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Fauna & Flora

African Barred Owlet

Bungalow # 197 offered this account of witnessing a fantastic interaction between the African Barred Owlet and the Fork-tailed Drongo (Dicrurus adsimilis).

African Buffalo

An endearing trend that occurs each winter in the camp environment is the frequent visits, if not semi permanent residency, of a couple of old bachelor buffalos.

African Wattle

Through November, the African wattle (Peltophorum africanum) was an endearing feature in the landscape.

African Wild Dog

Wild dogs are extremely social by nature, living in packs which are necessary for survival. Their social nature defines a strict order of dominance which allows them to be highly organised when hunting,

Aloes

At this time of the year the aloes have just finished providing the most beautiful colours against the drabness of passing winter. The flowers are alive with buzzing insects and birds feeding on the sweet nectar.

Anthrax

Anthrax has a worldwide distribution and is caused by a bacterium (Bacillus anthracis) resulting in a non-contagious disease that can affect wildlife, domestic animals and humans. 

Appelblaar Tree

A beautiful image in the landscape at this time of the year is the prolific flowering of the tree Philenoptera violacea, formerly known as Lonchocarpus capassa.

Awareness on Snakes, Scorpions & Spiders

An interesting presentation on our more poisonous species; how to identify them and what to do.

Bats - Wahlber’s Epauletted Fruit Bats

A fascinating event is that of a few Wahlber’s Epauletted Fruit Bats (Epomophorus wahlbergi) roosting under the eaves of the office block. What intrigues me is that these bats used to roost under the eaves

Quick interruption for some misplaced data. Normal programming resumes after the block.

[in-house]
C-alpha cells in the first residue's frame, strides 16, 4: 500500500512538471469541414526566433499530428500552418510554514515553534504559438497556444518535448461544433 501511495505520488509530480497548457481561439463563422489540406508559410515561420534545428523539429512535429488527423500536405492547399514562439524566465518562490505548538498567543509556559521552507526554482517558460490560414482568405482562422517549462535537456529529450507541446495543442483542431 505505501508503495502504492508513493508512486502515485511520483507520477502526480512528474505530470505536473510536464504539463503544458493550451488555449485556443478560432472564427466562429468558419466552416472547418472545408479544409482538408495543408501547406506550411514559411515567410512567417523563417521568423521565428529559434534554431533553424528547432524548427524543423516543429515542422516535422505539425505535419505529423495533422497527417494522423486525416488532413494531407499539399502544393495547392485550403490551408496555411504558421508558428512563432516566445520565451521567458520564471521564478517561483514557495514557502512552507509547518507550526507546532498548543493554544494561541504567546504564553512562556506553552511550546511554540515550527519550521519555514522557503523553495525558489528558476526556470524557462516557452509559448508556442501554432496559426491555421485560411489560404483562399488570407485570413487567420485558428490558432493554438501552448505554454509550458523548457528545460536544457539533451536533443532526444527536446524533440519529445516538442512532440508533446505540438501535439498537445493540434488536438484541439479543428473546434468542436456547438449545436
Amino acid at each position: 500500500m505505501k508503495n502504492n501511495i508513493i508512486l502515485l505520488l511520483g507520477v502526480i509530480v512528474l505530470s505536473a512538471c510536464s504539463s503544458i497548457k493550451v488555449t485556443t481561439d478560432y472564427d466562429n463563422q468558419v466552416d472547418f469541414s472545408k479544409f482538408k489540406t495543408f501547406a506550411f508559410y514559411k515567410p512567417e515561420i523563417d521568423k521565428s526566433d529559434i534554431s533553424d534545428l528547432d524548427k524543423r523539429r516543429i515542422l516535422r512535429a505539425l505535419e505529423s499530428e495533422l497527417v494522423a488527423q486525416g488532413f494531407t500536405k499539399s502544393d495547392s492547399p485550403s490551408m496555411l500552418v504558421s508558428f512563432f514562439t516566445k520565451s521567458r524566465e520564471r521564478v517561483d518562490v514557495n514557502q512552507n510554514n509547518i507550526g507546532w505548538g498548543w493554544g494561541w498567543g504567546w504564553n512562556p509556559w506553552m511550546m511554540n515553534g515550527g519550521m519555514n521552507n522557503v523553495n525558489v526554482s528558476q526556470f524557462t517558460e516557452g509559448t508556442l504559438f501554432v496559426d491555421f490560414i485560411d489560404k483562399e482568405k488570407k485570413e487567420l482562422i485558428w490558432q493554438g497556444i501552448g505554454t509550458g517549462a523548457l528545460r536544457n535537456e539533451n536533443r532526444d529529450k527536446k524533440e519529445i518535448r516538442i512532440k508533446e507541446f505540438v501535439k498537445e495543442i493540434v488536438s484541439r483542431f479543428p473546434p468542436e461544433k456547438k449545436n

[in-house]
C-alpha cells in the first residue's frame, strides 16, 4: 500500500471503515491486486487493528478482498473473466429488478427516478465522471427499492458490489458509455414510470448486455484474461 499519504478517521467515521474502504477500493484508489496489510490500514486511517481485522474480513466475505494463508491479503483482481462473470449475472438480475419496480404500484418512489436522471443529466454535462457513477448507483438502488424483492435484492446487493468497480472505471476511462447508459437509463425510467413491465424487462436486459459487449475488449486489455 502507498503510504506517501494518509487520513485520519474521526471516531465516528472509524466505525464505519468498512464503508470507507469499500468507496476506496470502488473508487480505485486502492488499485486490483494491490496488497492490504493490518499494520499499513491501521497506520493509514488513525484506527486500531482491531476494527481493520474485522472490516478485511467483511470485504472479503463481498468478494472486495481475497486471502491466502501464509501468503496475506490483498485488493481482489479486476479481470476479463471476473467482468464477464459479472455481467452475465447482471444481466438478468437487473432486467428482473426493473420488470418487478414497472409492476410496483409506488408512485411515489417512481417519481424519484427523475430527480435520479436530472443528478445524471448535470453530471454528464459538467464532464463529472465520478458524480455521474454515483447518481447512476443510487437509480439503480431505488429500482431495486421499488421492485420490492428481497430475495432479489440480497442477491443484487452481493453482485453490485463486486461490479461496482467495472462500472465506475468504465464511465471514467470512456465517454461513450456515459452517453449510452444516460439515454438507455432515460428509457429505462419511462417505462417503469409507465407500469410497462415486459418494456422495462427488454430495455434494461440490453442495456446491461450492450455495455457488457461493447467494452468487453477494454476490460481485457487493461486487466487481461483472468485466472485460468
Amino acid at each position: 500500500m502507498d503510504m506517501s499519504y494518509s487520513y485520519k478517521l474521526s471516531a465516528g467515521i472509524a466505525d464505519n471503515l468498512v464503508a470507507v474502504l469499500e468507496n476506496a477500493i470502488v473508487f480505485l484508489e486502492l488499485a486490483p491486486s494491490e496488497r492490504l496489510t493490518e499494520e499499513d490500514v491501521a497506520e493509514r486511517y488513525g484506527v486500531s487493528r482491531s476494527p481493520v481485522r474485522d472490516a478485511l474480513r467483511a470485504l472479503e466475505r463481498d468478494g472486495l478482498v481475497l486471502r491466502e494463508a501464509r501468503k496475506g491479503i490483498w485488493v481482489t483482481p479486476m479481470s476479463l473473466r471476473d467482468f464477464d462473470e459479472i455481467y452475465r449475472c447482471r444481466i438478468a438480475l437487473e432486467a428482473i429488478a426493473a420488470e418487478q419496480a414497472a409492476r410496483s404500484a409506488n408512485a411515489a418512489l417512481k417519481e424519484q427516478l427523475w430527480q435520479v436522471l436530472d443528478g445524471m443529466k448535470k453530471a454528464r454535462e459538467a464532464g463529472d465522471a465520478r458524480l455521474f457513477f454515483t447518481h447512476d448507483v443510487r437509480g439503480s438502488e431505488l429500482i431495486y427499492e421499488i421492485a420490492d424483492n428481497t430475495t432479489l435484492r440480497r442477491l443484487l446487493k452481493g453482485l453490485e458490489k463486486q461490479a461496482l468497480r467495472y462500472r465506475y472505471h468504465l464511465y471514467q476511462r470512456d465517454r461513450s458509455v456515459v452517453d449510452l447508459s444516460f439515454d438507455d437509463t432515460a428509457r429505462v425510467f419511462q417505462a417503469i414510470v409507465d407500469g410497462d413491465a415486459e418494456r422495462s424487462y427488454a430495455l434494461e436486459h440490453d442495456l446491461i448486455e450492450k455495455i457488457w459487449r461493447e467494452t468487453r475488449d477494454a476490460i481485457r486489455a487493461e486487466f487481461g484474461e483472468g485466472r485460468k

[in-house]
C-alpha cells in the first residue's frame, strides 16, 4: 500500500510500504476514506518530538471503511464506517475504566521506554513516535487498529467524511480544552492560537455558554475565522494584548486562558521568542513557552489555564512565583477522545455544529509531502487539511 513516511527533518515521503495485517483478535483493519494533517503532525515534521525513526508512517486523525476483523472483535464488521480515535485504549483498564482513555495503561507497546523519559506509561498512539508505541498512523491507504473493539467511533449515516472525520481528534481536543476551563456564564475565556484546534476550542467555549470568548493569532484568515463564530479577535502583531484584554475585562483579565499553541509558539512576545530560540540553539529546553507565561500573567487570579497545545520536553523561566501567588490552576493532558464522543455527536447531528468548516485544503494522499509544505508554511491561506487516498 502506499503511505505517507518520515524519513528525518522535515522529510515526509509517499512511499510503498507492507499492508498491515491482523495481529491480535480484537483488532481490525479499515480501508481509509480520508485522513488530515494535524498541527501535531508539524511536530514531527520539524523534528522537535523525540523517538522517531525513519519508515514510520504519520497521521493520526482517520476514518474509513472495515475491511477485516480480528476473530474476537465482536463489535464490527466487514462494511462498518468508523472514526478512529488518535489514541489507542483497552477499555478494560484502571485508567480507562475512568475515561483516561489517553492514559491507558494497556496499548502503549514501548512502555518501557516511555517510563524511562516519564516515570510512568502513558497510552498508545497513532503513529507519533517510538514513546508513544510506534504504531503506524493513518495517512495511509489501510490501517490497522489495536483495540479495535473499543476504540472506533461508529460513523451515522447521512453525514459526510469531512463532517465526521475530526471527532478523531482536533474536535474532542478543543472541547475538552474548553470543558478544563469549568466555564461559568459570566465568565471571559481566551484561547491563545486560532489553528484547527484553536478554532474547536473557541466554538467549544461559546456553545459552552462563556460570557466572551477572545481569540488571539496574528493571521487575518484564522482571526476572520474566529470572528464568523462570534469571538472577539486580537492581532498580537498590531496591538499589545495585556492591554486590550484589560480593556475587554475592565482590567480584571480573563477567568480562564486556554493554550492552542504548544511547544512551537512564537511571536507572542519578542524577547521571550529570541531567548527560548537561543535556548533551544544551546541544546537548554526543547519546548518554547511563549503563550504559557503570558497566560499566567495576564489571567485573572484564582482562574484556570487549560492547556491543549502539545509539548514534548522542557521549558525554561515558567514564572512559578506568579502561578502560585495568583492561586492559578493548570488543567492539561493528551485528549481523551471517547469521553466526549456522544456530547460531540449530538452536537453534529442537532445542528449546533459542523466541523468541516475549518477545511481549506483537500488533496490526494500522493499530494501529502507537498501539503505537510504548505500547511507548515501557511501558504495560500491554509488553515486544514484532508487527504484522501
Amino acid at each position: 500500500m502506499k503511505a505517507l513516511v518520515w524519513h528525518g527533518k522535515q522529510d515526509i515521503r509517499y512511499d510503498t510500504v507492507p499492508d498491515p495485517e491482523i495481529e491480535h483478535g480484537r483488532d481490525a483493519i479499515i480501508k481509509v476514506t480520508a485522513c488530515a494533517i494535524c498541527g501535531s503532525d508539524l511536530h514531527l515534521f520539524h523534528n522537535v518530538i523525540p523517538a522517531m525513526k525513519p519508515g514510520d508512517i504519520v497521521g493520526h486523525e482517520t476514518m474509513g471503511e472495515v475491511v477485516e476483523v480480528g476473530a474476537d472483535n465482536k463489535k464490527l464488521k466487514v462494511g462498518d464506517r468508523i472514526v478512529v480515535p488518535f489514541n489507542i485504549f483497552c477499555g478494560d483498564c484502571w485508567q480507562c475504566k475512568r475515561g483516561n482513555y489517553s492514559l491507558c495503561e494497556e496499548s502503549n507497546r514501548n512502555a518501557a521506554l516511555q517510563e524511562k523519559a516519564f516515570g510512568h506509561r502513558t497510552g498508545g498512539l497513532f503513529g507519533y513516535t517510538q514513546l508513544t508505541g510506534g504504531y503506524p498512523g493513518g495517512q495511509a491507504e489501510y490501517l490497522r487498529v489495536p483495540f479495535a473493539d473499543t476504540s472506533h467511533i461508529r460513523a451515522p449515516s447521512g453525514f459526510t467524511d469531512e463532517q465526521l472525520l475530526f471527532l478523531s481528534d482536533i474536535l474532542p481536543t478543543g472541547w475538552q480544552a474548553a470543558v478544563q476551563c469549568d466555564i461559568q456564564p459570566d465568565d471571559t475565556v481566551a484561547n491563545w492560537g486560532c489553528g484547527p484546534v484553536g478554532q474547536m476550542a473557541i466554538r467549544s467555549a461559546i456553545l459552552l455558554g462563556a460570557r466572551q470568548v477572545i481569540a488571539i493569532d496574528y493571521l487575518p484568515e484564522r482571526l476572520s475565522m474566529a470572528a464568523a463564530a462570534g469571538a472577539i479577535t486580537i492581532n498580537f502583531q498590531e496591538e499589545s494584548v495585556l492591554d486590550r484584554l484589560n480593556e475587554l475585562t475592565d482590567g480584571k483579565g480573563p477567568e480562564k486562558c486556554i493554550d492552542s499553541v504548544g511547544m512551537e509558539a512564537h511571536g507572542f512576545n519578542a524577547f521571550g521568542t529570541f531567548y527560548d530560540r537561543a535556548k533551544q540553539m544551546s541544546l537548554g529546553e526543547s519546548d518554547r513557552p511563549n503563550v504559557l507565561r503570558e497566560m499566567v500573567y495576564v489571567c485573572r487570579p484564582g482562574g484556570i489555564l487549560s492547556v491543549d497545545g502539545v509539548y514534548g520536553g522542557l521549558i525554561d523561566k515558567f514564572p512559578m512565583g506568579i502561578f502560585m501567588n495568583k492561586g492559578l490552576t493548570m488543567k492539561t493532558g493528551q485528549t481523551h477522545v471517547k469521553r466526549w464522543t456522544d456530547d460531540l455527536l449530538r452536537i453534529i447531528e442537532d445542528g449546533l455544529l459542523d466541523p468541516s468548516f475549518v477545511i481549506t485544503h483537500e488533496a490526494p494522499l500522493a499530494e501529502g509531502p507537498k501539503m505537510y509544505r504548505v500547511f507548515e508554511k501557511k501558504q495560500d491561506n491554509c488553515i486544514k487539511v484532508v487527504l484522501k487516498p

Black Mamba

The black mamba (Dendroaspis polylepis) is a snake often seen on Ingwelala. Paging through the 2011 sightings register reminded me how often this reptile is encountered, and avoided by most at all cost, certainly by me on at least one occasion.

Brief Overview of TB in Wildlife

Tuberculosis (TB) is a disease affecting cattle and a variety of wildlife worldwide. It is caused by a bacteria (Mycobacterium bovis) that gains access to the body via the respiratory or alimentary tracts or through the skin. 

Chacma Baboon

The Chacma baboon  (Papio ursinus) is a species that needs no introduction at Ingwelala. It is well known to all. 

Chameleon

A common pedestrian seen crossing the reserve roads these days, is the flap-necked chameleon, Chamaeleo dilepis. 

Cheetah Facts: Did you Know?

Cheetah’s are unusual to this part of this world, and are not common to the Umbabat Game Reserve.

Cicada, the Summer Screamer

As you walk beneath the Mopani trees in camp in the early summer (November – December), you will experience the air piercing shrills that make your ears and head buzz.

Dicoma Tomentosa

A plant that drew much attention this season is the herb type plant called Dicoma tomentosa. It is currently abundant on the reserve favouring road verges and open areas.

Dragonflies

Dragonflies have ancient ancestors dating back to at least 300 million years ago. From the order Odonata, dragonflies form the suborder Anisoptera, about 3000 species are known globally.

Dung Beetle

Undoubtedly one of the most commonly noticed insect activities is that of the dung beetles, particularly those rolling dung balls.

Dwarf Mongoose

The Dwarf Mongoose, the smallest of the mongoose family, is a typical mongoose: It has a large pointed head, small ears, a long tail, short limbs, and long claws.

Elephants

The African elephant (Loxodonta africana) is the largest and heaviest terrestrial mammal in Africa and has an extensive range from south of the Sahara Desert to South Africa. 

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